This is all the more concerning when you think about the racial make-up of my country, which is approximately 60% Malay, 30% Chinese and 8% Indian – which means that excluding the Chinese, who are already naturally fair, there is 68% of the population being told that they should be having sleepless nights at the thought that their skin isn’t comparable to the colour of chalk.
And I do, seriously, mean chalk. Because those ads are not referring to a healthy fair skin that the other half of the world’s population is blessed with. They are referring to… chalk.
This bugs me for two reasons – first, that I too now am the un-proud owner of whitening moisturiser – because even those of us who do not support such unashamedly confidence-bashing advertising are left with no choices. The ‘whitening’ stamp is now akin to a quality control certificate – if you don’t have it, your product won’t make it to the shelf. This maelstrom, however. will be short-lived – for on my next trip overseas I’m going to hunt down some plain Jane kind of lotion with no references to colour, and I’m going to stack up enough to last me the next 100 years or so. Sigh – the troubles and tribulations of being Brown…… don’t get me started on being left-handed :p
The second bug-me factor is not so easily healed – and here I’m referring to the so, so, so many women out there – especially Indian women, who look in the mirror everyday wishing for a snowfall that will wash away their colour. And naturally, as people are their own worst enemies, these women are not just battling effective advertising, but also pressure from their own families and communities, where the first thing anyone wants to know about someone’s girlfriend/daughter-in-law/newborn baby is: ‘Is she fair?’ And once that question is answered, the Writing is On the Wall dah-lin’, and fate is cast in stone.
This issue is something I can relate to, because when I was in my early teens, my skin colour bothered me too. Brown was nice and all, on someone else. But to be honest I wouldn’t have minded being a shade or two… or three…. Oh alright – the colour of chalk.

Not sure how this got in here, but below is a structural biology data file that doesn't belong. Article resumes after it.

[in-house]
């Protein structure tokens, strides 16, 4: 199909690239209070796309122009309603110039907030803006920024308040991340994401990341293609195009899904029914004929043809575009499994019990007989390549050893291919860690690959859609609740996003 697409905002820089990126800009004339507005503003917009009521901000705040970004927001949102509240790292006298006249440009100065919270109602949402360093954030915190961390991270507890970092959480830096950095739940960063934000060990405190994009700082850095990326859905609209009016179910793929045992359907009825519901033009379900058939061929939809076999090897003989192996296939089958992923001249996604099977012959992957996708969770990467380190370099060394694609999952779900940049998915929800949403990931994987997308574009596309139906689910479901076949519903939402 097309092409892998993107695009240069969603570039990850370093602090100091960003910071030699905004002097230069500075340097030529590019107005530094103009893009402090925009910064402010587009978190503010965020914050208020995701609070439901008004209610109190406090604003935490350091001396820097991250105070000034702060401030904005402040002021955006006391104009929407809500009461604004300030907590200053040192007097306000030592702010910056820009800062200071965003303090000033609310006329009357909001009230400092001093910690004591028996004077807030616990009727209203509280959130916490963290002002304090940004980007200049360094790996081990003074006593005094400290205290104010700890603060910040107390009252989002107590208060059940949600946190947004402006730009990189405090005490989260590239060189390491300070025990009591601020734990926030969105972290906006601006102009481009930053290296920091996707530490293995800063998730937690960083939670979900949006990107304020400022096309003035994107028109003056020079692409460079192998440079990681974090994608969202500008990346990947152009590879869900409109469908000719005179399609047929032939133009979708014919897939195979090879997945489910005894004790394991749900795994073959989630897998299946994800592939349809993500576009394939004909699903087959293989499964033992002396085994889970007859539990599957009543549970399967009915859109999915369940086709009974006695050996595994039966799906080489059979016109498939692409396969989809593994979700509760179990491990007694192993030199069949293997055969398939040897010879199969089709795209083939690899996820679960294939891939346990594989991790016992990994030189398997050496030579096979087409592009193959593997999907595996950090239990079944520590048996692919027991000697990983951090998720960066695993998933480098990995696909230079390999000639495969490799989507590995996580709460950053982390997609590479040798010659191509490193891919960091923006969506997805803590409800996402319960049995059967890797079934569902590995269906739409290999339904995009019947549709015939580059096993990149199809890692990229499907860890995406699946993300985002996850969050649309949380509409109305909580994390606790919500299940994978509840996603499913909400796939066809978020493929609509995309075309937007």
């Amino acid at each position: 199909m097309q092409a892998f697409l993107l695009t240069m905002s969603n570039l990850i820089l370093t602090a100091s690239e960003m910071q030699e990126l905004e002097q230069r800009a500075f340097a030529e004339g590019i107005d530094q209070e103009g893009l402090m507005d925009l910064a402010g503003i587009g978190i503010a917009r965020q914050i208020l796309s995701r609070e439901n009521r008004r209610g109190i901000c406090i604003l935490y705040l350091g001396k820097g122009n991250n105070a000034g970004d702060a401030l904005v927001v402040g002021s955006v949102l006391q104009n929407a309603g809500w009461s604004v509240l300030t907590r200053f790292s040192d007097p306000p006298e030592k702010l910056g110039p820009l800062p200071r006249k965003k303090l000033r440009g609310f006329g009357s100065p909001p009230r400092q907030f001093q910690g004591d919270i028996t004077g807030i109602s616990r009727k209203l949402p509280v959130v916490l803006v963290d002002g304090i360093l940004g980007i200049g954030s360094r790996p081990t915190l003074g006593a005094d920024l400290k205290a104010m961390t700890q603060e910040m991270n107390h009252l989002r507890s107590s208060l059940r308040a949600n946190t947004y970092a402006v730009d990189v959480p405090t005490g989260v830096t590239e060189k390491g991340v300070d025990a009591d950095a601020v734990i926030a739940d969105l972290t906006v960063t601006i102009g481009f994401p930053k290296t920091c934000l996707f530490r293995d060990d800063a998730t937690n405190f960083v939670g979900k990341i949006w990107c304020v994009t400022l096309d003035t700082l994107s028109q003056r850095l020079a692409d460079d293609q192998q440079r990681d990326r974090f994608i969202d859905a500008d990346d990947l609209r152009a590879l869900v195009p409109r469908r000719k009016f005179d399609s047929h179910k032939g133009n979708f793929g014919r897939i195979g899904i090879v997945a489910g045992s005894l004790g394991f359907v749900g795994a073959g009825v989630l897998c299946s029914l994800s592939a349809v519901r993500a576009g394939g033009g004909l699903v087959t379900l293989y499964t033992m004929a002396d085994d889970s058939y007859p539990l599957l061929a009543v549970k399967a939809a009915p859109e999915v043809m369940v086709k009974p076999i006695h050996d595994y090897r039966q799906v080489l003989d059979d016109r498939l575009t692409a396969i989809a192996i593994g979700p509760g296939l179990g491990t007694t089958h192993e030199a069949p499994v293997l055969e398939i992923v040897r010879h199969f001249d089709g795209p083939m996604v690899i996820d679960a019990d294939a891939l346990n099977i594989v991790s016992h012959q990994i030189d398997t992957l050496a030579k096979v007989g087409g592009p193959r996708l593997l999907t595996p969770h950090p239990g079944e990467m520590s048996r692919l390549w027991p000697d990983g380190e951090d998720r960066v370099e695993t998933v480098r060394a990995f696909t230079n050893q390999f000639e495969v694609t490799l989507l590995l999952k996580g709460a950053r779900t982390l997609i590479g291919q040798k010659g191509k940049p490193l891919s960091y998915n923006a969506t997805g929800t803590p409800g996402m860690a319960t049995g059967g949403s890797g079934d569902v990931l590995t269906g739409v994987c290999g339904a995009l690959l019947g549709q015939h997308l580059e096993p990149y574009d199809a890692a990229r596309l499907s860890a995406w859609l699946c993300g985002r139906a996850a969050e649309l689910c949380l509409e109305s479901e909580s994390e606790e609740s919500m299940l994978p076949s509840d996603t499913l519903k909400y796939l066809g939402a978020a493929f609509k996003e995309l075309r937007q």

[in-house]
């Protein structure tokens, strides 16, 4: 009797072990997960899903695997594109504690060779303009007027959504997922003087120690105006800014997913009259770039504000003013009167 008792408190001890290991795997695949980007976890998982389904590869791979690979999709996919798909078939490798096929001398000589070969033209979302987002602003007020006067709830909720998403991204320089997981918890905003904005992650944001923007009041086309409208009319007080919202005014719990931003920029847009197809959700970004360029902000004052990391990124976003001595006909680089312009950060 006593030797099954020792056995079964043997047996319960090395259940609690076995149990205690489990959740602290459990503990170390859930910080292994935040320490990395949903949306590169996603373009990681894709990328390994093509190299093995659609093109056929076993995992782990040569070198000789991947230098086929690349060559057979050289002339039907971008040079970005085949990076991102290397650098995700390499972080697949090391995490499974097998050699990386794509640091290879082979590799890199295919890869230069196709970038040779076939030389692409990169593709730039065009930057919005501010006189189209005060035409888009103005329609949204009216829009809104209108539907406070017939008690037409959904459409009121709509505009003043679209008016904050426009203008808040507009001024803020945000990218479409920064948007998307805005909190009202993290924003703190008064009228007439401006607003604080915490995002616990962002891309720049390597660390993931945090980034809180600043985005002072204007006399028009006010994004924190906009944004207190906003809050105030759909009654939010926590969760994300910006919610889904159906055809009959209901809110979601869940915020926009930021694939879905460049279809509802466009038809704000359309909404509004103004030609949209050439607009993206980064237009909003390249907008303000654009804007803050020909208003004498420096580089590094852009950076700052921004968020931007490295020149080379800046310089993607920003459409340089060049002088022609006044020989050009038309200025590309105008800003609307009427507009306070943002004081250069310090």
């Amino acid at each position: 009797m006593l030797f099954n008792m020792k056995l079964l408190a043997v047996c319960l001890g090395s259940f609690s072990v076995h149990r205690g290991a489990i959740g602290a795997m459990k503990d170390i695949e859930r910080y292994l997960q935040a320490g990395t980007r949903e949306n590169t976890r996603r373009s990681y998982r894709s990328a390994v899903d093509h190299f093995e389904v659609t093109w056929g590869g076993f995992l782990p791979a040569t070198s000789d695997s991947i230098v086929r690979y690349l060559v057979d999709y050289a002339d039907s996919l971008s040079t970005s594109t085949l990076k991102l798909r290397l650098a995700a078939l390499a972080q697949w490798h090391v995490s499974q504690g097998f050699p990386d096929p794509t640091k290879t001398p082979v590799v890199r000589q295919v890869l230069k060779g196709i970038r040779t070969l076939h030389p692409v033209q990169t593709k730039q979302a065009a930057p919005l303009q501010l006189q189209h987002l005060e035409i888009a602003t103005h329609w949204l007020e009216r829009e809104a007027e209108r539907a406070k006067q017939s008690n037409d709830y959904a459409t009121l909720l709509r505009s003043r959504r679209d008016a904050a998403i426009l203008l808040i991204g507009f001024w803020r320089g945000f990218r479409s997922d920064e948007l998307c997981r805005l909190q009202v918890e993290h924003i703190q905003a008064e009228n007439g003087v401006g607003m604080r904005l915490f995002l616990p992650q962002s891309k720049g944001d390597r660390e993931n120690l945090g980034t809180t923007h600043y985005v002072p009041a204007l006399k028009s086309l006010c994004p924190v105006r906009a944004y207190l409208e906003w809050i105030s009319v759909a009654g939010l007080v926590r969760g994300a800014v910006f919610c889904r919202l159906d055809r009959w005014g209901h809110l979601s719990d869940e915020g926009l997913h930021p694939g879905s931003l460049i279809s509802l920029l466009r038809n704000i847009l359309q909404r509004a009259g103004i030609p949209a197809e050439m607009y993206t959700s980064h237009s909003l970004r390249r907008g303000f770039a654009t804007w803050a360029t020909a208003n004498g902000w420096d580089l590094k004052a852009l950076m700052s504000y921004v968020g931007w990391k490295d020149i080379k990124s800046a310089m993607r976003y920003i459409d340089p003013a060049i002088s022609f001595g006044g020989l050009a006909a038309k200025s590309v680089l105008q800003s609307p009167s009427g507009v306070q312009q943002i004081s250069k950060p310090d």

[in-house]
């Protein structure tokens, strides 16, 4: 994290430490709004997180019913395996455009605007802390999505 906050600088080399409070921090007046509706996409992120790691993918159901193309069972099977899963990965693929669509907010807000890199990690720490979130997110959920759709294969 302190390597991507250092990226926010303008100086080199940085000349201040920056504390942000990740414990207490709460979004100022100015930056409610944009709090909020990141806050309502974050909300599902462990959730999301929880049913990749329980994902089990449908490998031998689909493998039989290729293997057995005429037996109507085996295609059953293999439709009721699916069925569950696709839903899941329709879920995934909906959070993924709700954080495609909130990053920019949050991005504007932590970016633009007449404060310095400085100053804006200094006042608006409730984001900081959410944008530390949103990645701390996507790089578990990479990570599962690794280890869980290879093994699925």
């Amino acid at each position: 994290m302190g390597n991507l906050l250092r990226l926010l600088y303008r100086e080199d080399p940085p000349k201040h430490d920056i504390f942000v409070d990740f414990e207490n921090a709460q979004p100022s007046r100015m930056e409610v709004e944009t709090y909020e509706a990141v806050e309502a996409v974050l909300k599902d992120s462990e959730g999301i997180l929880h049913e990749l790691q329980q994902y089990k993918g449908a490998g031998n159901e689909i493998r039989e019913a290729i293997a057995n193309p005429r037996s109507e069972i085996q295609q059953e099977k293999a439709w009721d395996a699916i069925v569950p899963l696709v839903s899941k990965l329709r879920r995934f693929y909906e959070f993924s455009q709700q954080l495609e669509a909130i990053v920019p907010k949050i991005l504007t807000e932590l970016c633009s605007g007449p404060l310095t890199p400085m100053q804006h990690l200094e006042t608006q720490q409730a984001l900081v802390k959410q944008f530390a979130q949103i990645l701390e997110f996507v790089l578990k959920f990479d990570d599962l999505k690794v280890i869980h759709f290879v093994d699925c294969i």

You wouldn’t think it if you knew me now though :p – today I am as proud and grateful and content as anything at the way my Creator made me. So I have my imperfections, but who doesn’t, eh? Thank God I grew out of that phase and discovered how much I loved being the colour of the earth and melted chocolate and curled cinnamon sticks!
But my point is that even for someone like me, who grew up in a family where the colour conversation never made it to the dinner table, who was encouraged to spend most of her time under the sun whilst having a non-existent relationship with sun block until recent years, who took no nonsense from anyone, and knew full well that advertising is a money-making sham where people are wheedled into wanting things they could in fact be quite happy without……… even that someone had her faith shaken as a little girl – all because some half-starved, malnourished, chalk-faced model on tellie insisted that she was the definition of beauty and the rest of us should be killing ourselves to look like her.
And so I worry for all those Beautiful Cubes of Brown Sugar scattered across the globe, those for whom colour is the only conversation at the dinner table, sunshine is sin, and fashion magazines the answer to all the world’s problems. For no matter how brightly their personality sparkles, it is simply not given the chance to shine through their dark skin.
And I want to say to them: Your Brownness is not a blemish, it’s a blessing – and no amount of slapping on that muck is going to change your complexion – unless you want to take it up with God directly. So let it rest and go lie in the sun instead! Don’t forget your sun block though – burns are no fun :)
Brown IS beautiful.
And for the record, so is White, Yellow, Black, Red, Beige……and whatever else I’ve missed out. I am being pro-colour, not pro-Brown – this post looks through the Brown glass because that’s what I can relate to, while I hope there are others out there fighting their own little battles for the right and beauty to be whatever colour they are.
Isn’t it ironic that while one end of the globe is obsessed with getting fairer, the other half sunbathes and visits tanning salons to get darker. Why can’t we all just be comfortable in our own skin, literally!
You know, in spite of the fact that God gave the world so much colour, when it comes to people, I hear that He is, in fact, colour blind.
I think it’d be pretty nice if we were too :)